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Team Captains, Team Captains and More Team Captains

The Buccaneers have talked about high-character players and team captains before, and they have selected them rather consistently in the past. Josh Freeman, Roy Miller, Gerald McCoy and Arrelious Benn are some of the team captains the Bucs have drafted in the past couple of years, but this year was different. Six of eight selected players were team captains, and only sixth-rounder Allen Bradford and late-seventh-rounder Daniel Hardy weren't. Adrian Clayborn, Da'Quan Bowers, Mason Foster, Luke Stocker, Ahmad Black, Anthony Gaitor: all team captains. 

So what does being a team captain mean? Does it mean you're a good kid who won't get in trouble off the field? While that's the message that Mark Dominik has been preaching, that isn't the case at all. That's obvious if we look at a 2008 draft pick who was also a team captain in college: Aqib Talib. Talib has gotten into off-field trouble on numerous occasions, both in college and in the NFL. So much for team captains being high-character guys. But there's one thing no one will dispute about Aqib Talib: he's one heck of a football player, and he plays and practices hard.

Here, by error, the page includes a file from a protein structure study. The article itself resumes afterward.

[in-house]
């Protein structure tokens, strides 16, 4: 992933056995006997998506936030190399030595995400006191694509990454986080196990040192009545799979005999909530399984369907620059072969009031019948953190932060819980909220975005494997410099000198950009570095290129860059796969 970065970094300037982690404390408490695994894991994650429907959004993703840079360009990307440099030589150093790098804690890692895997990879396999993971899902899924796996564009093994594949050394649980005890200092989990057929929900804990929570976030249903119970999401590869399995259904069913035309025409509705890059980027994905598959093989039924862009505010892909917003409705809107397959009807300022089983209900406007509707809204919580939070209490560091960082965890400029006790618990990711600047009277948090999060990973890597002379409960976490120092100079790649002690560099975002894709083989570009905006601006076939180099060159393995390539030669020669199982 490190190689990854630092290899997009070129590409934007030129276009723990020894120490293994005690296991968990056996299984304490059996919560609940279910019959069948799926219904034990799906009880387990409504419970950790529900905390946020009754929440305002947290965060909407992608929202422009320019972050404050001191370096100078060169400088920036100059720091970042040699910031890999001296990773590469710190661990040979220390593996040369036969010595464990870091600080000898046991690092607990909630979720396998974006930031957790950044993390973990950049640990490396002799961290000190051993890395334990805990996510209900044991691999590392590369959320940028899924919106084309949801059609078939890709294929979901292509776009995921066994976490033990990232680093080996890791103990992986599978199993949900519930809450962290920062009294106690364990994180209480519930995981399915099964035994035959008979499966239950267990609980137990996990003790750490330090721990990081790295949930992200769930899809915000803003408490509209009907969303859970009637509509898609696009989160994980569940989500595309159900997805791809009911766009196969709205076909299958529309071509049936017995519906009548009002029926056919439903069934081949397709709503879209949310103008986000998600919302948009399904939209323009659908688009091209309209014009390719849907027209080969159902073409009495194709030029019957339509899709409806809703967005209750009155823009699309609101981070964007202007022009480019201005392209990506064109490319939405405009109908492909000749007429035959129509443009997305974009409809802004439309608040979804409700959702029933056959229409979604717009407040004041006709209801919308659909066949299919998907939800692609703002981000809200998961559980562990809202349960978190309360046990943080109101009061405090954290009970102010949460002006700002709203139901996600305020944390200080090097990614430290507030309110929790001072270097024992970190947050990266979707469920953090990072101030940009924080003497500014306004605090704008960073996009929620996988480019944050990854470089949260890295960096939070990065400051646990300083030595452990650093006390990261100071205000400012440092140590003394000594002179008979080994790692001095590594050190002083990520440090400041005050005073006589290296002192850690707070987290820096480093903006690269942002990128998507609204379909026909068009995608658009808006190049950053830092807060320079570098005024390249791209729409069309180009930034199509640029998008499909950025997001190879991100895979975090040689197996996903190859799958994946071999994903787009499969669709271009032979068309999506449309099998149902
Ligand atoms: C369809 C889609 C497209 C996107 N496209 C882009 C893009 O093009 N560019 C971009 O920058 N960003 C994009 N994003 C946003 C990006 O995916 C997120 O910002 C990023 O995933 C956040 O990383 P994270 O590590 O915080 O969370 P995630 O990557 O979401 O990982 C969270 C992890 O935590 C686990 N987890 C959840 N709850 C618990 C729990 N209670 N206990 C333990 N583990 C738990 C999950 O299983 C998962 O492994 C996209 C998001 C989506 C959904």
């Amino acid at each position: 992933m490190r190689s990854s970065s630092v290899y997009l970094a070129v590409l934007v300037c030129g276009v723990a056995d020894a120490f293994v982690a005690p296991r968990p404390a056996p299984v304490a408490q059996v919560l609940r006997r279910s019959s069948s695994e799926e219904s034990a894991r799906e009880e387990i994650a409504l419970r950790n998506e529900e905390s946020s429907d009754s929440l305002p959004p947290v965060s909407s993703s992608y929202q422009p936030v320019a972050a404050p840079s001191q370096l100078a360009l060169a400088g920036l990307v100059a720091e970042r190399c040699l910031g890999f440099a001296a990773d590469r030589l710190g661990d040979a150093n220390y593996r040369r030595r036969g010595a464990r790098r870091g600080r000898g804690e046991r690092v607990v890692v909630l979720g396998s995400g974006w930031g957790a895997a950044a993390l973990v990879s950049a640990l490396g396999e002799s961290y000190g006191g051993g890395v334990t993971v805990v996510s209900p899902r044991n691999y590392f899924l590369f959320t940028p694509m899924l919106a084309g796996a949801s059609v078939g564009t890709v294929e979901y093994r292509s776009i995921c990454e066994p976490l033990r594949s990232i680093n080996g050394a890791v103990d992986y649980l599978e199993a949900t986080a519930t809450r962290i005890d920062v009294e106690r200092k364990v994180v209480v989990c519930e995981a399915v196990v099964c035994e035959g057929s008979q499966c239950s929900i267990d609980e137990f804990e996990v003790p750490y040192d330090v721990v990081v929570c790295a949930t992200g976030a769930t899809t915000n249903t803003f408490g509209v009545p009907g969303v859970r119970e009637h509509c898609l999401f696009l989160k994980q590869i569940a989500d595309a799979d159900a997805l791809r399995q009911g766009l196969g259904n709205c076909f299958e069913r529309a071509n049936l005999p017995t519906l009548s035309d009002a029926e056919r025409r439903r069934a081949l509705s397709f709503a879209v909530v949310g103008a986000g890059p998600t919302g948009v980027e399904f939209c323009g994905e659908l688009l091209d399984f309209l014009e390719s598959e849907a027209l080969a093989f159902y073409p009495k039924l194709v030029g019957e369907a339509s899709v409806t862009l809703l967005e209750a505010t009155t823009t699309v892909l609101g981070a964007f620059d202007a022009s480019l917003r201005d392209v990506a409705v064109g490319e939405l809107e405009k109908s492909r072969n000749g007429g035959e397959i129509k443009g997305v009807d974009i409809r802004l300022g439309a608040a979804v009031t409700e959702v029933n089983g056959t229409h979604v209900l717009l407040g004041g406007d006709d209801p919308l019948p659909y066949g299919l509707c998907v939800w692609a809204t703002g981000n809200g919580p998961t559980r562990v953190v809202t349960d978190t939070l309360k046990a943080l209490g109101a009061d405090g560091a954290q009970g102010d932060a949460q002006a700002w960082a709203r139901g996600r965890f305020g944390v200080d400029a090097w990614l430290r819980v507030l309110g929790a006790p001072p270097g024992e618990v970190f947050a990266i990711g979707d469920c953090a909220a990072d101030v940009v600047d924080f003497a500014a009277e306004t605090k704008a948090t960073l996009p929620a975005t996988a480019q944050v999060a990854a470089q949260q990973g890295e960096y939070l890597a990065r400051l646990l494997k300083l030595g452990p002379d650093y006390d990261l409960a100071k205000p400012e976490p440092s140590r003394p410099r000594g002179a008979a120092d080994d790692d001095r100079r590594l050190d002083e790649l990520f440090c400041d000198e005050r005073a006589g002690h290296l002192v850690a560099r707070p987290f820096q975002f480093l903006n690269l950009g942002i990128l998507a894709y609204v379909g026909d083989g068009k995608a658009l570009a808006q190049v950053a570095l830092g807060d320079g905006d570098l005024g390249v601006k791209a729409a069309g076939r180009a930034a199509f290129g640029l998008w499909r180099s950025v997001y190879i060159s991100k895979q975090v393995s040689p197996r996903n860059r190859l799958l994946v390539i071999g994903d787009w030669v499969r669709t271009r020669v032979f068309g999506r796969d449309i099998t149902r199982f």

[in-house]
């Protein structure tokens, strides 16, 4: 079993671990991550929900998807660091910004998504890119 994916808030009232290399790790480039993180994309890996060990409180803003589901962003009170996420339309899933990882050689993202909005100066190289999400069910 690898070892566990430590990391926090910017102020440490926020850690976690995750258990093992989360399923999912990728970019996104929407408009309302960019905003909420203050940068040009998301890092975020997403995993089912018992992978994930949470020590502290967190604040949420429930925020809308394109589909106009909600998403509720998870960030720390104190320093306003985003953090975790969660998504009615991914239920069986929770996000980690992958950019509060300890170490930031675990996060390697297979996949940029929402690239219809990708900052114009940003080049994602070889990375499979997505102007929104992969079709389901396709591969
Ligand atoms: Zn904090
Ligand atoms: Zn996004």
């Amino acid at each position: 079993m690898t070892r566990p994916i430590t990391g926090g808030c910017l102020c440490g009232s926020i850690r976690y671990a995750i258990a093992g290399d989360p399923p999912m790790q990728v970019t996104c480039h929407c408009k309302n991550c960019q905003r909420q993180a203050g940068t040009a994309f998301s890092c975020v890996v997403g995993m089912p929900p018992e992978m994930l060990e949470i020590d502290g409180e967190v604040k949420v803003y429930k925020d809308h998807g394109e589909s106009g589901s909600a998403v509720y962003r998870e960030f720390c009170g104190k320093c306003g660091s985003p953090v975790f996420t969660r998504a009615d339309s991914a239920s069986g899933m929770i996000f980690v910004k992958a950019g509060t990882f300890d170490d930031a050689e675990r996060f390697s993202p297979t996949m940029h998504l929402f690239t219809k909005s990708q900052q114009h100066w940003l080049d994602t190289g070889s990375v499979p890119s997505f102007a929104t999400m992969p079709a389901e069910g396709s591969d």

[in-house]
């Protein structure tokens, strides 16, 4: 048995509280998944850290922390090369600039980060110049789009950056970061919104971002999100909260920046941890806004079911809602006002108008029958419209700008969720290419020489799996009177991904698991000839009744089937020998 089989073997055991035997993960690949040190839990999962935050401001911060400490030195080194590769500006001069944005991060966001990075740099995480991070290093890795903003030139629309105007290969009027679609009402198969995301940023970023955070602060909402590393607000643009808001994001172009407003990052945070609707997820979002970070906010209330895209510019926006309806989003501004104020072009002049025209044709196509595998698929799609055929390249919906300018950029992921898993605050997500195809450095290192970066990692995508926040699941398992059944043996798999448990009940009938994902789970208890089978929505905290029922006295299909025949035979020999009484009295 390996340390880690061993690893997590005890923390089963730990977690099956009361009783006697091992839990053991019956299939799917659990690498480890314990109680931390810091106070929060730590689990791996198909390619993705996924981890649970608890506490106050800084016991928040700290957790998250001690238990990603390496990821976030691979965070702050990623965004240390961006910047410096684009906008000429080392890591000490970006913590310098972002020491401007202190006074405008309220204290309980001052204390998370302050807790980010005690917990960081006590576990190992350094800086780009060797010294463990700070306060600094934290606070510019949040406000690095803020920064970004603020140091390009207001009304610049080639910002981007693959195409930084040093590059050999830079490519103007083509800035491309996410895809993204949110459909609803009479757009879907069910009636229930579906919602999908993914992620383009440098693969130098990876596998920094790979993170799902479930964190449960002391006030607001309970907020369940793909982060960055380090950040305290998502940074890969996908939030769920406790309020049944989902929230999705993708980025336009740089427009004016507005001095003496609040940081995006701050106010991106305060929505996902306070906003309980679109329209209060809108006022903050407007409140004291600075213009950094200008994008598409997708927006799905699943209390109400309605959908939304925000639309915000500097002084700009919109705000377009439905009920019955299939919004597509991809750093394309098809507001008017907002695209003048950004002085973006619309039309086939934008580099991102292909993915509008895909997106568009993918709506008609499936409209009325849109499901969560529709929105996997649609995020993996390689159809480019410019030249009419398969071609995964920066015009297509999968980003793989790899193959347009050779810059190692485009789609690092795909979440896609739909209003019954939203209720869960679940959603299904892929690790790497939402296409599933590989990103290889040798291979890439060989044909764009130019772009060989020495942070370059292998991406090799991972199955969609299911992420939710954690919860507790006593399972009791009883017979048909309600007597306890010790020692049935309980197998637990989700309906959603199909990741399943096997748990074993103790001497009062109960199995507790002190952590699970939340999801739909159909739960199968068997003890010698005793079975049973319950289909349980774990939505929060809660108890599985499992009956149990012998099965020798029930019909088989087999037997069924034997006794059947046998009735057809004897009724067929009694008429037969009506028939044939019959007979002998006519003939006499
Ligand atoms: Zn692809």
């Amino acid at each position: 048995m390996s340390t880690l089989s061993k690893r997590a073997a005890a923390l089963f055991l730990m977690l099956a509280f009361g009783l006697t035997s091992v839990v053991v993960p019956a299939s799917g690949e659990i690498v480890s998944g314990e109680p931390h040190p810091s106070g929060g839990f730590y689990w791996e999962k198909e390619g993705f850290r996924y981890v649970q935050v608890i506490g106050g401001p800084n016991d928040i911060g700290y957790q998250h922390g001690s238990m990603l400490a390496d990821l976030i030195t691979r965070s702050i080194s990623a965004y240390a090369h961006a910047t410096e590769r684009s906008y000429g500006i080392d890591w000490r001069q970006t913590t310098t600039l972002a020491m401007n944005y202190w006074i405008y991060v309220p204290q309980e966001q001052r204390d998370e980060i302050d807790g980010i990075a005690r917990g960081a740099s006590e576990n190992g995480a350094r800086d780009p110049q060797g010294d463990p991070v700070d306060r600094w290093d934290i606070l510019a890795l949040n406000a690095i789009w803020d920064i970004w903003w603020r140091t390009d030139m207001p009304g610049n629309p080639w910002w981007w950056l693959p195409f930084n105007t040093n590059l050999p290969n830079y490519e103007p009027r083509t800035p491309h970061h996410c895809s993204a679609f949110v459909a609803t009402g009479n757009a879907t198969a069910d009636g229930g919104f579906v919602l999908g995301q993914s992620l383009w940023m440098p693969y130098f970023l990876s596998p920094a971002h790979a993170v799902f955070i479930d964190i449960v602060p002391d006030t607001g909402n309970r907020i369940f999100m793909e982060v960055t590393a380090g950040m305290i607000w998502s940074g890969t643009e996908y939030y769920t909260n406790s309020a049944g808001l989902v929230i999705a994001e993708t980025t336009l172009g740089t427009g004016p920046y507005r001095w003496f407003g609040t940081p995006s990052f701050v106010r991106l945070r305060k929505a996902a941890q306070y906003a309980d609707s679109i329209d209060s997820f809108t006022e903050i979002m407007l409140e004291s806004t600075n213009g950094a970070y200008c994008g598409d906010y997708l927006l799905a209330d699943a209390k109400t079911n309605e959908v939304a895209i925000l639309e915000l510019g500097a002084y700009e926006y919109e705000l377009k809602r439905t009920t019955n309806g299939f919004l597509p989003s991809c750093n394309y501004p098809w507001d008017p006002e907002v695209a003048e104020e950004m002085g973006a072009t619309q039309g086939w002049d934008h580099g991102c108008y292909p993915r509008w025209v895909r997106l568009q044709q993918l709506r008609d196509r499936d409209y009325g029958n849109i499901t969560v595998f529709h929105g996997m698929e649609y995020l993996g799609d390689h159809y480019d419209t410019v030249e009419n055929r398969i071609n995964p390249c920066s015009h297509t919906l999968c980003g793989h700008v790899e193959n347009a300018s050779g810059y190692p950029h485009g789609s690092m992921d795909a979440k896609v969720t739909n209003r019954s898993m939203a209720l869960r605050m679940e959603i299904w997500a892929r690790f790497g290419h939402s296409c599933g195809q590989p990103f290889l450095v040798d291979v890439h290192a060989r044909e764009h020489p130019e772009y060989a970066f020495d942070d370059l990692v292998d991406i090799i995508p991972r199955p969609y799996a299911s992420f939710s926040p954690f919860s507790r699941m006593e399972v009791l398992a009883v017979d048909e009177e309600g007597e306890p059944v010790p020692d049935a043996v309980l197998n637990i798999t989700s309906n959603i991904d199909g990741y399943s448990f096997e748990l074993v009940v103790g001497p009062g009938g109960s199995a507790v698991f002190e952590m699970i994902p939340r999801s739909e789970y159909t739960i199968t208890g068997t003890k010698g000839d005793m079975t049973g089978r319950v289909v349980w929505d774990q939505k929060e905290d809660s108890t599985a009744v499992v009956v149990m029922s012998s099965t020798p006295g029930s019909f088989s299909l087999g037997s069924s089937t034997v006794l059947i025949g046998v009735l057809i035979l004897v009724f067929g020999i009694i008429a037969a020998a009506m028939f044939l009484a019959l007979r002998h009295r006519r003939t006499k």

That's what team captains do. Theyare the guys who set the pace on the team. They're the ones who lead the way in practice. They're the ones who, to speak with Jon Gruden, lead the team in effort. That's what a team captain is, and that's also why the Buccaneers need to draft those guys. Draft them because they'll always play hard, because they'll lead the team, because they know what it is to be dedicated to a craft. By focusing on those players the Bucs are building a team full of hard workers who love football and will get the most out of their talents. But that doesn't automatically mean they're building a team full of good guys who will be great off the field as well. After all, one of the best players in Bucs history was amazing on the field and was always going hard in practice, but he was hardly an angel off the field: Warren Sapp


To be fair, none of the players this regime has drafted were character risks coming out of college, with the exception of Mike Williams. And the team insists it did a lot of research into his background and concluded he wasn't a bad kid, just someone who made a few bad decisions. So far they seem to be right on that. But their insistence that team captains are high-character guys are off-base.